The Insurance Laws (Amendment) Bill, 2008 proposes to increase the foreign direct investment (“FDI”) limit in the insurance sector to 49 per cent from the current limit of 26 per cent. Since there is no clear indication of when Parliament will pass it, we can focus on clearing some ambiguity about the current foreign investment regime.
The Department of Industrial Policy and Promotion (“DIPP”) in its Consolidated FDI Policy (effective from April 4, 2013) states that 26 per cent FDI is permitted in the insurance sector under the automatic route, provided the companies bringing in FDI obtain the necessary licenses from the Insurance Regulatory and Development Authority (“IRDA”), India’s insurance regulator of India. This means that provided a licence is obtained from the IRDA, there is no need to obtain approval from the Government, the Foreign Investment Promotion Board (“FIPB”), or the DIPP for any foreign investment up to 26 per cent.
Section 2(7A) of the Insurance Act, 1938 states that the 26 per cent limit applies to insurance companies. What about intermediaries or other players in the insurance sector, such as corporate agents, insurance brokers, third party administrators, and insurance surveyors? The Act does not mention whether such a limit applies to them.
The IRDA has notified rules and regulations in relation each intermediary. The IRDA (Insurance Brokers) Regulations, 2002 (at Regulation 10(2)) and the IRDA (Third Party Administrators-Health Services) Regulations, 2001 (at Regulation 3(6)) clearly specify that foreign investment up to 26 per cent is permitted. A recent amendment to the Insurance Surveyors and Loss Assessors (Licensing, Professional Requirement and Code of Conduct) Regulations, 2000 (regulating insurance surveyors) has also specifically inserted the 26 per cent limit. The position of these intermediaries is therefore clear, both under the FIPB policy and under the IRDA rules and regulations.
There is however, another key category of intermediaries about which the IRDA has not issued any clarifications — corporate agents. Corporate agents are intermediaries in the insurance sector who sell and solicit insurance products. Simply put, an insurer appoints a corporate agent (who is registered with the IRDA) to sell its insurance products to the public. Sale by an unregistered intermediary is prohibited.
Corporate agents are governed by the IRDA (Licensing of Corporate Agents) Regulations, 2002 and the Guidelines on Licensing of Corporate Agents dated July 14, 2005. None of these regulations specify any FDI limit. In absence of any specific reference however, it can be argued that one should refer to the Consolidated FDI Policy since it is the one document that consolidates all instructions regarding FDI in India. If this interpretation is to be taken, corporate agents, being a part of the insurance sector will automatically be subject to the 26 per cent FDI cap. However, Berkshire India, a corporate insurance agent, is shown as a majority owned subsidiary of Berkshire Hathaway Inc., a foreign company. This would mean that there is 100 per cent foreign investment in Berkshire India. While news reports suggest that the FIPB is concerned about 100 per cent foreign investment in corporate agents, there is no clear circular or regulation issued by the IRDA in this regard.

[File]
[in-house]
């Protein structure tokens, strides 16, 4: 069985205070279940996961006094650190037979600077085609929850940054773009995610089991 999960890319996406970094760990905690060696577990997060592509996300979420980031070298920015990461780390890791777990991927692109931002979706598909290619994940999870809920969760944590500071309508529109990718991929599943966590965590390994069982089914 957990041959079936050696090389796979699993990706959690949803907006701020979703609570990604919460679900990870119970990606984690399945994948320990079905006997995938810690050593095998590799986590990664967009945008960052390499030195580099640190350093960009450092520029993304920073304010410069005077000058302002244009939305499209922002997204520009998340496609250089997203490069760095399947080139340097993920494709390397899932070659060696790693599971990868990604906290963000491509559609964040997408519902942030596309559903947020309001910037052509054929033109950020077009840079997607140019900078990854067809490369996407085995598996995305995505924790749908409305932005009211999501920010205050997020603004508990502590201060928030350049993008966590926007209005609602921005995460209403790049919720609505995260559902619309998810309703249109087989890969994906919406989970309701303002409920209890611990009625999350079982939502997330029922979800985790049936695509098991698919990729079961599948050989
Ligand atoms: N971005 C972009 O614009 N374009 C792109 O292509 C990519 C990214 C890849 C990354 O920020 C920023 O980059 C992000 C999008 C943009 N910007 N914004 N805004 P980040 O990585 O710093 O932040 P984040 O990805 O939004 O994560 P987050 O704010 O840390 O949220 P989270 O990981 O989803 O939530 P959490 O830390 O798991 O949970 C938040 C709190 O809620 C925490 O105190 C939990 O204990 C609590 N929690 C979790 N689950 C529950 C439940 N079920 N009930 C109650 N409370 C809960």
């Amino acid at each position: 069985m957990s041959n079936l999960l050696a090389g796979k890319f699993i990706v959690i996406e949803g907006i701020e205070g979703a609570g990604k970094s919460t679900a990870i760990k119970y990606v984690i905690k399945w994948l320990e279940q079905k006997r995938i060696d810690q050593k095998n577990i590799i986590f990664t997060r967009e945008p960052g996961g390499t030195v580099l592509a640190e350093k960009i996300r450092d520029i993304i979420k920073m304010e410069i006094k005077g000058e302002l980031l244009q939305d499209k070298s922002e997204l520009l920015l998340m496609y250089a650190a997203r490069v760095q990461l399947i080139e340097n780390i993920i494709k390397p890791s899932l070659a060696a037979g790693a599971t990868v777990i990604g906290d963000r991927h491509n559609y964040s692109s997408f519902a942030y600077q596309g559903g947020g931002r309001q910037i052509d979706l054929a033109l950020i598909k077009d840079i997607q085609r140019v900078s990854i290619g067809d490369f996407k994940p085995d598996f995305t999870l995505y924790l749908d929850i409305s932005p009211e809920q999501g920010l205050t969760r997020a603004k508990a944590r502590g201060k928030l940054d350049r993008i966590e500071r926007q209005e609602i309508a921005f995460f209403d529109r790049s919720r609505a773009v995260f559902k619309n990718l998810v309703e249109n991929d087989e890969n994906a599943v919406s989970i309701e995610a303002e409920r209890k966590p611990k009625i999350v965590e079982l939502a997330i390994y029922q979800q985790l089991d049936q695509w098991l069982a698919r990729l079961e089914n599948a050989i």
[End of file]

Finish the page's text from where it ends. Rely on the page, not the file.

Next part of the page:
In the absence of clarity, it can be argued that the amount of foreign investment permitted depends on the nature of the corporate agency.
Corporate agency is not meant to be the principal business of an entity. This is evident from the Guidelines on Licensing of Corporate Agents dated July 14, 2005, which states at Paragraph 1 that an applicant for corporate agency should normally be a company whose principal business is something other than the distribution of insurance products. Insurance distribution should be a subsidiary activity.
This means that corporate agents are normally entities that carry on other businesses as their principal activity. Commercial banks, for example, carry on banking business as their principal activity and corporate agency as their subsidiary activity. In such a situation, the foreign investment limit should be governed by the amount of foreign investment permitted in the principal activity. So, a bank will be governed by foreign direct investment of the banking sector rather than of the insurance sector. This is because the bank’s principle business is banking.
Some provisions on the other hand, permit stand-alone corporate agents. These are entities that solely carry out corporate agency business. In such a case, the 26 per cent cap should strictly govern these entities, as they are only engaged in the insurance sector.
This means that the amount of FDI in a corporate agent can differ depending upon the nature of the corporate agency business. If corporate agency is the principal activity, the 26 per cent cap will apply. If corporate agency is a subsidiary activity, the rules governing the principal business, will determine the FDI limit.
While there is no formal clarification, either from the FIPB or from the IRDA, given that entities such as commercial banks cannot be subject to two different FDI investment limits, this appears to be a likely explanation.
In any event, formal clarification from the IRDA to clear the air on FDI limits for corporate agents is long overdue.
(Deepa Mookerjee is part of the faculty on myLaw.net.)